How to be Nowhere: sharp, lyrical take on Central American violence

Tim MacGabhann’s gripping follow-up romp escapes into rather than explores big issues

Tim MacGabhann: How to Be Nowhere drops us into Andrew’s moral development and acclimatisation to violence. He has already been kidnapped “not once, but twice”.

Tim MacGabhann: How to Be Nowhere drops us into Andrew’s moral development and acclimatisation to violence. He has already been kidnapped “not once, but twice”.

In October 2012 – on my birthday, no less – I had the distasteful experience of being in the same room as Javier Duarte, governor of Veracruz state, Mexico, in the town hall of its capital city, Xalapa. He was giving a press conference to open a literary festival, among whose guest writers were JMG Le Clézio, Wole Soyinka, Jeanette Winterson, Enrique Vila-Matas and Valeria Luiselli.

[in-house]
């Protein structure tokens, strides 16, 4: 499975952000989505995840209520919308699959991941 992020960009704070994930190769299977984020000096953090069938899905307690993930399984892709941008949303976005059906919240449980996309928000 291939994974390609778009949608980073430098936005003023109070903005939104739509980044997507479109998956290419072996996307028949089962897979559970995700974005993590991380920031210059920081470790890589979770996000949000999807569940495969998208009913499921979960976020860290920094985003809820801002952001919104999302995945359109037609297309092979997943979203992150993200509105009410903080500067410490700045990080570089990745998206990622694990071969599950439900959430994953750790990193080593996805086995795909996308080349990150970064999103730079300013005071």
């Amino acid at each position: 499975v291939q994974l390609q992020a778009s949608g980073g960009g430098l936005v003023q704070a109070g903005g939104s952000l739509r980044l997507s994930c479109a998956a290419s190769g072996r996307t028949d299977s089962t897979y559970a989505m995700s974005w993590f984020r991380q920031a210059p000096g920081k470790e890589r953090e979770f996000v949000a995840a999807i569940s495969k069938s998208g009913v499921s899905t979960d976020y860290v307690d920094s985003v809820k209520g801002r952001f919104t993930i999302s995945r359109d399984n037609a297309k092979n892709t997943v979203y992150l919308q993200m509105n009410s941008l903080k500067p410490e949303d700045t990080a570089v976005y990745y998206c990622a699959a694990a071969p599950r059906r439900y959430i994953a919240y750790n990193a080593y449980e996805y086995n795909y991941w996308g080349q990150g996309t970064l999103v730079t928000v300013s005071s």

This was a chance for the reviled Duarte – widely known to be in bed (and a whole lot more) with the infamous Zetas cartel – to burnish his image. Twelve journalists had been murdered in Veracruz over the preceding year, making it the most dangerous place in the world for press (including war zones). The federal government, terrified something would go wrong during the festival, had disbanded Duarte’s corrupt police force in its entirety, replacing it with the marine corps.

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